When do parties emphasise extreme positions? How strategic incentives for policy differentiation influence issue importance

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Segnalazione bibliografica. European Journal of Political Research, online version Autore: Markus Wagner Abstract Parties have an incentive to take up extreme positions in order to achieve policy differentiation and issue ownership, and it would make sense for a party to stress these positions as well. These incentives are not the same for all issues and all parties but may be modified by other strategic conditions: party size, party system size, positional distinctiveness and systemic salience. Using manifesto-based measures of salience and expert assessments of party positions, the findings in this article are that parties emphasise extreme positions if, first, they are relatively small...

Segnalazione bibliografica. American Political Science Review (2010), vol.104, n.4: 625-643 Autore: David Stasavage Abstract Scholars investigating European state development have long placed a heavy emphasis on the role played by representative institutions. The presence of an active representative assembly, it is argued, allowed citizens and rulers to contract over raising revenue and accessing credit. It may also have had implications for economic growth. These arguments have in turn been used to draw broad implications about the causal effect of analogous institutions in other places and during other time periods. But if assemblies had such clear efficiency benefits, why did they not become a universal phenomenon in Europe prior...

Segnalazione bibliografica. National Bureau of Economic Research (2009), working paper n. 15365 Autori: Alan S. Gerber, Gregory A. Huber, Ebonya Washington Abstract Political partisanship is strongly correlated with attitudes and behavior, but it is unclear from this pattern whether partisan identity has a causal effect on political behavior and attitudes. We report the results of a field experiment designed to investigate the causal effect of party identification. Prior to the February 2008 Connecticut presidential primary, researchers sent a mailing to a random sample of unaffiliated registered voters informing them of the need to register in order to participate in the upcoming primary. Comparing post-treatment survey...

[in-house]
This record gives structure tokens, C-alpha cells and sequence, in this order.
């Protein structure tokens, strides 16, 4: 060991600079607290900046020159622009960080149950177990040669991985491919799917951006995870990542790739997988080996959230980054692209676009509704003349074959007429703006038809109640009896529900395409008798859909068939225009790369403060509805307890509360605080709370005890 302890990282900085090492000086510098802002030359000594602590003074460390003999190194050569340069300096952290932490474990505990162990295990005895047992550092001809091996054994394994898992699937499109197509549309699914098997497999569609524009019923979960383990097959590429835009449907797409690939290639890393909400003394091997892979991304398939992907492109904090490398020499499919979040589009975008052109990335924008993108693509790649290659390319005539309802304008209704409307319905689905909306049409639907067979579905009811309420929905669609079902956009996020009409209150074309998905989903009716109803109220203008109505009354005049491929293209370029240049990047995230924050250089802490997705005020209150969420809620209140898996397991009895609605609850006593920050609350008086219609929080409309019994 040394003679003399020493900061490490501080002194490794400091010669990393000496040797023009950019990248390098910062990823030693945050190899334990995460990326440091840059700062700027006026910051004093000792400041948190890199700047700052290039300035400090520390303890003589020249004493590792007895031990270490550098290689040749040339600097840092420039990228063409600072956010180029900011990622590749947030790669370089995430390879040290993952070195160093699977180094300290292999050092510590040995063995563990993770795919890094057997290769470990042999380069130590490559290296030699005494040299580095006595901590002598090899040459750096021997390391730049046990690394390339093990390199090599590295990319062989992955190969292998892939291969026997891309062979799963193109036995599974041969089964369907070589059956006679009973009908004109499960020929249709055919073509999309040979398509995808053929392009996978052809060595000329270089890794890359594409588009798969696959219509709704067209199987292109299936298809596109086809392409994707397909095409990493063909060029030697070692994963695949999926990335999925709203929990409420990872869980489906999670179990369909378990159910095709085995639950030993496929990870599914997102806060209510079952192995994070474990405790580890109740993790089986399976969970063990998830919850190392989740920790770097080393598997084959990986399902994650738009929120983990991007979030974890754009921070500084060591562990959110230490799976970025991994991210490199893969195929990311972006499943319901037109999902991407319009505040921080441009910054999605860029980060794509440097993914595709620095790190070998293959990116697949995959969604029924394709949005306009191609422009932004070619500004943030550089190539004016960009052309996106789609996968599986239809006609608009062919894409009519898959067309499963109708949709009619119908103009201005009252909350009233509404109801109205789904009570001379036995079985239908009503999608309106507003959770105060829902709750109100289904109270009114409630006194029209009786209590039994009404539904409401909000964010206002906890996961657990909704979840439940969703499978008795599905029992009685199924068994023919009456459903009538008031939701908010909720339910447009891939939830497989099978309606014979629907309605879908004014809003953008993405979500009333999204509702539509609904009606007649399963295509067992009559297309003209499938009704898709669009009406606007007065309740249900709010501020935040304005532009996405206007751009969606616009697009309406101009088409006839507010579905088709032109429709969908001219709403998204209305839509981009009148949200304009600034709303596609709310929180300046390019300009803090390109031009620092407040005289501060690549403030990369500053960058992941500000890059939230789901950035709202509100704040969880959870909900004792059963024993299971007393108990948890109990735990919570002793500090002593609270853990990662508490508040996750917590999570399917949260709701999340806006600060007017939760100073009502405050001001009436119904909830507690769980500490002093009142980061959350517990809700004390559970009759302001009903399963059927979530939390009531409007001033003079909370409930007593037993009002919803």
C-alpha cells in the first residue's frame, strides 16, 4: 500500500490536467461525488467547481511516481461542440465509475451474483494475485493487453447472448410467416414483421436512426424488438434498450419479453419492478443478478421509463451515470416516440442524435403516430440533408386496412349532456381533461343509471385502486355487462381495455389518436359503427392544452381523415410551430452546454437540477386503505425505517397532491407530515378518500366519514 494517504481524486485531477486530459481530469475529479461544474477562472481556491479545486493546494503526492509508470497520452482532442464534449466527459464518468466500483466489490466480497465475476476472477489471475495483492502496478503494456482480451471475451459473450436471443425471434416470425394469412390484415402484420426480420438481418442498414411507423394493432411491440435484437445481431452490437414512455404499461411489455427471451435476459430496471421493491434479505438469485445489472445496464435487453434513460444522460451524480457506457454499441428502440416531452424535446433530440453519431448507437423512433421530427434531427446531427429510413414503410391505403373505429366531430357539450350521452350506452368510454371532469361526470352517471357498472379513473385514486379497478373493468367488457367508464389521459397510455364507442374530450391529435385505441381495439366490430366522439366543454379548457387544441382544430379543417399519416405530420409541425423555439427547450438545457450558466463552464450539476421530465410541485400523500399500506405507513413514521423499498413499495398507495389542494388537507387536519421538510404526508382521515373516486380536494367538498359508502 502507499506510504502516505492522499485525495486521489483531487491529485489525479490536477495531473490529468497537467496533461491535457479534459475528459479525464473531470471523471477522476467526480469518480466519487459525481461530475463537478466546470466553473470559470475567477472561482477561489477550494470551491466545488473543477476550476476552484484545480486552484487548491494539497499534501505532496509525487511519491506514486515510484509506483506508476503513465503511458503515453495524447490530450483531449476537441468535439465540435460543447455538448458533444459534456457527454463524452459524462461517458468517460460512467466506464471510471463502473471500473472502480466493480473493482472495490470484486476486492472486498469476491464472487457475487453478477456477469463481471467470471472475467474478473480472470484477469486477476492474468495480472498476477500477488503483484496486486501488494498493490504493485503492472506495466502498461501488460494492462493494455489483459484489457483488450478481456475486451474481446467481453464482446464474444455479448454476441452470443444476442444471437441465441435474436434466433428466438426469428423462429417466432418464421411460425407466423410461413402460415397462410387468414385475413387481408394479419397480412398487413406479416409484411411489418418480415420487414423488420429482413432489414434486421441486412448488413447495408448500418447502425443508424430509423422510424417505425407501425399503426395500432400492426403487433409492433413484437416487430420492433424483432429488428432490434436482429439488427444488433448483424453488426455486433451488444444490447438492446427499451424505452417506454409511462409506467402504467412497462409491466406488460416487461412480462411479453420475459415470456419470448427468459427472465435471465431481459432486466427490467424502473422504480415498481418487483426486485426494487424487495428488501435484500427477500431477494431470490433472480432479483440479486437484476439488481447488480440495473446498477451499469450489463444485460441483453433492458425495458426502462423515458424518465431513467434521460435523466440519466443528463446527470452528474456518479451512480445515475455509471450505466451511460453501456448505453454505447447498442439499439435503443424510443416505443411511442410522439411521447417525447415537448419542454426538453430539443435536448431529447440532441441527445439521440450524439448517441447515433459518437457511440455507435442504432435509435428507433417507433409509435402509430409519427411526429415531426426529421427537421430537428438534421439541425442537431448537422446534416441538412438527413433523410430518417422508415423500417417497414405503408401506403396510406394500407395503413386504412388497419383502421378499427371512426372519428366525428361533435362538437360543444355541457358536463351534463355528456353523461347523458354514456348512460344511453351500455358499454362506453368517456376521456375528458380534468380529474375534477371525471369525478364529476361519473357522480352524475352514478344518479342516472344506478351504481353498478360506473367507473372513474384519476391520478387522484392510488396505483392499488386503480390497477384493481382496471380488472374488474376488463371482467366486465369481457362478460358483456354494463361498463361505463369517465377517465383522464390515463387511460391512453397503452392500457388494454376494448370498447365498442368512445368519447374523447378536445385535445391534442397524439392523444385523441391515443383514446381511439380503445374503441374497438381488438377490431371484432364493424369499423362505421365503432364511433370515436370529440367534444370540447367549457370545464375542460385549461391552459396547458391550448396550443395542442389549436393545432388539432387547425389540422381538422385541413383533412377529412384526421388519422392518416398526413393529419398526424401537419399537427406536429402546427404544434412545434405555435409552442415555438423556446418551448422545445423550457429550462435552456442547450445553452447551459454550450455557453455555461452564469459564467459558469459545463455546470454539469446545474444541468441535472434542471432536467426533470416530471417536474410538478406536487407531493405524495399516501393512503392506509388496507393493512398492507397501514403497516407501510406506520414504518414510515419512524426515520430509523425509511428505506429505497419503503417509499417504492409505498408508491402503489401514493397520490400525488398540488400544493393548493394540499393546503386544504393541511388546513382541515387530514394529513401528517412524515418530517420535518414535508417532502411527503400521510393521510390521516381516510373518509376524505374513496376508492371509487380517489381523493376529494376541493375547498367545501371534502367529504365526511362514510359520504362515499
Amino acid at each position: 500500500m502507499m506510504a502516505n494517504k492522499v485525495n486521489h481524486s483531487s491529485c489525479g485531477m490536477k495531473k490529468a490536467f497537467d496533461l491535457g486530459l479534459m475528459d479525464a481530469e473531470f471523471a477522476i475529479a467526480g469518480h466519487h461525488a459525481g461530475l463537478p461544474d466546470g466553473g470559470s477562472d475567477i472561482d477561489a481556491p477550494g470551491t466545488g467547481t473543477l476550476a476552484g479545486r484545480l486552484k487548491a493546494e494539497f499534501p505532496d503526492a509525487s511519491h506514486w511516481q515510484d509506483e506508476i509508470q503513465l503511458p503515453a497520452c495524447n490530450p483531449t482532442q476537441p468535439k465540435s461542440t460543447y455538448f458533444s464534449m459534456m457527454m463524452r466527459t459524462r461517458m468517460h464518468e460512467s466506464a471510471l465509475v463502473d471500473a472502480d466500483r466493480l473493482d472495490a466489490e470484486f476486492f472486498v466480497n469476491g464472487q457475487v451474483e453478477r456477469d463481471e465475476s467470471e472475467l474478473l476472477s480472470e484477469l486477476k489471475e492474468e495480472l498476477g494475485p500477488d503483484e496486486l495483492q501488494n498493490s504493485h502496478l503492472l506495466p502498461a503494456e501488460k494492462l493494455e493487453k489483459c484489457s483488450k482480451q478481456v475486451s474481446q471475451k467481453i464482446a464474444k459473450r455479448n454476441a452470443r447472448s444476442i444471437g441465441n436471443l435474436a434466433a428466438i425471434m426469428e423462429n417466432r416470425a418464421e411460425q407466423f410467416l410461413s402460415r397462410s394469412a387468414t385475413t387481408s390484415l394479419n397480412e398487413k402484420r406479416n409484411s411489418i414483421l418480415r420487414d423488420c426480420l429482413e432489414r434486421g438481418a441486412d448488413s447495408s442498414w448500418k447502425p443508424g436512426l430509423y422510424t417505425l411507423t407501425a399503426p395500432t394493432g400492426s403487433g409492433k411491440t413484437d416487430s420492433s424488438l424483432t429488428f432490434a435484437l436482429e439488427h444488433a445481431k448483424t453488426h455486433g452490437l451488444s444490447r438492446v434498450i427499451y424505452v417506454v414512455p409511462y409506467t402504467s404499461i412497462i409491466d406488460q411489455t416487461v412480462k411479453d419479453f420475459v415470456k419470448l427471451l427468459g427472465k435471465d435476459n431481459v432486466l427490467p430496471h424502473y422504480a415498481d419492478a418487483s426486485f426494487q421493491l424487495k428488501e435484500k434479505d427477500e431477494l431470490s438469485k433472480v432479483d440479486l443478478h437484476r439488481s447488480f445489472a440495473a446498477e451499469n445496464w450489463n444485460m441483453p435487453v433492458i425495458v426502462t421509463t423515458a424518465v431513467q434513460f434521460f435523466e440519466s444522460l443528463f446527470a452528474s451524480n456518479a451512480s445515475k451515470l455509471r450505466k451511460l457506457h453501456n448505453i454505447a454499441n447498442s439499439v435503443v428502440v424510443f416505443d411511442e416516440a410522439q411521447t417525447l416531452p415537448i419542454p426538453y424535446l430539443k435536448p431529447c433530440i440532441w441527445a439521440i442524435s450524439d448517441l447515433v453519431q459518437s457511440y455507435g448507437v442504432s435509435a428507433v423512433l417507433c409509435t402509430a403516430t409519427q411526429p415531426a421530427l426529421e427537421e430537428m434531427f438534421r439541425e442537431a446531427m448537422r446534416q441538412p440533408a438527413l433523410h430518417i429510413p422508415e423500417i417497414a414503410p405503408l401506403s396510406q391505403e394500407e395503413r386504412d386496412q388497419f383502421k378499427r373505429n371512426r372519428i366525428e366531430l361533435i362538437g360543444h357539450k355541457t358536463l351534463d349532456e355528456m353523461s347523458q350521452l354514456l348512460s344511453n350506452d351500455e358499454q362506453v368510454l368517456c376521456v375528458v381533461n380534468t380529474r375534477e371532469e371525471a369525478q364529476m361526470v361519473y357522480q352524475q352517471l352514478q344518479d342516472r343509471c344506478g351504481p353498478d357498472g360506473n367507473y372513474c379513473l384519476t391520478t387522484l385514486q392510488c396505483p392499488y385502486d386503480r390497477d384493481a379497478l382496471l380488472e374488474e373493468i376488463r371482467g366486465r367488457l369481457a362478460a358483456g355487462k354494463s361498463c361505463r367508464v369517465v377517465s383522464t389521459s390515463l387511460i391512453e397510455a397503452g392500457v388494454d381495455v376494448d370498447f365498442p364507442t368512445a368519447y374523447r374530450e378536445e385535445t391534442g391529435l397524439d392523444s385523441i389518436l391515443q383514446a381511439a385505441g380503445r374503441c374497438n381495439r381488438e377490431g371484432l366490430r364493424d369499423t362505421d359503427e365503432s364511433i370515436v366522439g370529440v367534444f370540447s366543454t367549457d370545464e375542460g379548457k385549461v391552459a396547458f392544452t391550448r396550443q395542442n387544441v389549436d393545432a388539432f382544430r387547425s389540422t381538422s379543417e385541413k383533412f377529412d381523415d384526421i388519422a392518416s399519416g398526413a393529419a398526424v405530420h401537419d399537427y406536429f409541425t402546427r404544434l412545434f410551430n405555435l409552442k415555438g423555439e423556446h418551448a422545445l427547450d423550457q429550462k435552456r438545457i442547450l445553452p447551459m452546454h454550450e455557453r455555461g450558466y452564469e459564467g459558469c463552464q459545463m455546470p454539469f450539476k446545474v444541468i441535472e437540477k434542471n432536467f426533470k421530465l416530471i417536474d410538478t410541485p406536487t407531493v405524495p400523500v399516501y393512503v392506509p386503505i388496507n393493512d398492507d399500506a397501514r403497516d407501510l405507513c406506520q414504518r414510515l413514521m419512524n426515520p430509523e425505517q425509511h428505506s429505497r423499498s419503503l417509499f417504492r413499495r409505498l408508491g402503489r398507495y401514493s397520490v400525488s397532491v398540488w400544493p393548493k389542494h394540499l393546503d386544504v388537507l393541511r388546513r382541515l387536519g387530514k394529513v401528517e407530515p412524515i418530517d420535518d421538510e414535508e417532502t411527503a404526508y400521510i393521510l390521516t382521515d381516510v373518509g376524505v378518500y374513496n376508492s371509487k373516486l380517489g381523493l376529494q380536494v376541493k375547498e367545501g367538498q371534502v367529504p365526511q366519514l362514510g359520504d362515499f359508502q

Segnalazione bibliografica. British Journal of Political Science (2011), 41: 259-285 Autori: John Bartle, Sebastian Dellepiane-Avellaneda, James Stimson Abstract The political ‘centre’ is often discussed in debates about public policy and analyses of party strategies and election outcomes. Yet, to date, there has been little effort to estimate the political centre outside the United States. This article outlines a method of estimating the political centre using public opinion data collected for the period between 1950 and 2005. It is demonstrated that it is possible to measure the centre in Britain, that it moves over time, that it shifts in response to government activity...

Segnalazione bibliografica. British Journal of Political Science (2011), 41: 287-314 Autori: David Sanders, Harold D. Clarke, Marianne C. Stewart, Paul Whiteley Abstract A six-wave 2005–09 national panel survey conducted in conjunction with the British Election Study provided data for an investigation of sources of stability and change in voters’ party preferences. The authors test competing spatial and valence theories of party choice and investigate the hypothesis that spatial calculations provide cues for making valence judgements. Analyses reveal that valence mechanisms – heuristics based on party leader images, party performance evaluations and mutable partisan attachments – outperform a spatial model in terms of strength of direct effects on party choice....